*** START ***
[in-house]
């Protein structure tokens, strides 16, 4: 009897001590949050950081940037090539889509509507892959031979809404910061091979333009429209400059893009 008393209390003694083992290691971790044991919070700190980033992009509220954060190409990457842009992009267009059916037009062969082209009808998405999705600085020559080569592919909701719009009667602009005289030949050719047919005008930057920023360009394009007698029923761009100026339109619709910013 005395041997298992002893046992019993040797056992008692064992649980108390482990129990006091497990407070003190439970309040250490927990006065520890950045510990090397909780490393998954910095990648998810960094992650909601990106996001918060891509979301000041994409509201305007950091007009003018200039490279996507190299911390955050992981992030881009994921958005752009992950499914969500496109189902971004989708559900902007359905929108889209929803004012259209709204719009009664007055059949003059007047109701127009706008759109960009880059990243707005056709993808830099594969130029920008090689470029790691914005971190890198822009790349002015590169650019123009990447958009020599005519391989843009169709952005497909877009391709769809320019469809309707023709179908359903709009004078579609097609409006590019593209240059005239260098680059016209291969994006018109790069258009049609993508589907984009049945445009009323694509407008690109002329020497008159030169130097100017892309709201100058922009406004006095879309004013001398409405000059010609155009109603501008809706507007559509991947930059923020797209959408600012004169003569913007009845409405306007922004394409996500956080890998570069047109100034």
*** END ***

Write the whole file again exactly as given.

[in-house]
């Protein structure tokens, strides 16, 4: 009897001590949050950081940037090539889509509507892959031979809404910061091979333009429209400059893009 008393209390003694083992290691971790044991919070700190980033992009509220954060190409990457842009992009267009059916037009062969082209009808998405999705600085020559080569592919909701719009009667602009005289030949050719047919005008930057920023360009394009007698029923761009100026339109619709910013 005395041997298992002893046992019993040797056992008692064992649980108390482990129990006091497990407070003190439970309040250490927990006065520890950045510990090397909780490393998954910095990648998810960094992650909601990106996001918060891509979301000041994409509201305007950091007009003018200039490279996507190299911390955050992981992030881009994921958005752009992950499914969500496109189902971004989708559900902007359905929108889209929803004012259209709204719009009664007055059949003059007047109701127009706008759109960009880059990243707005056709993808830099594969130029920008090689470029790691914005971190890198822009790349002015590169650019123009990447958009020599005519391989843009169709952005497909877009391709769809320019469809309707023709179908359903709009004078579609097609409006590019593209240059005239260098680059016209291969994006018109790069258009049609993508589907984009049945445009009323694509407008690109002329020497008159030169130097100017892309709201100058922009406004006095879309004013001398409405000059010609155009109603501008809706507007559509991947930059923020797209959408600012004169003569913007009845409405306007922004394409996500956080890998570069047109100034």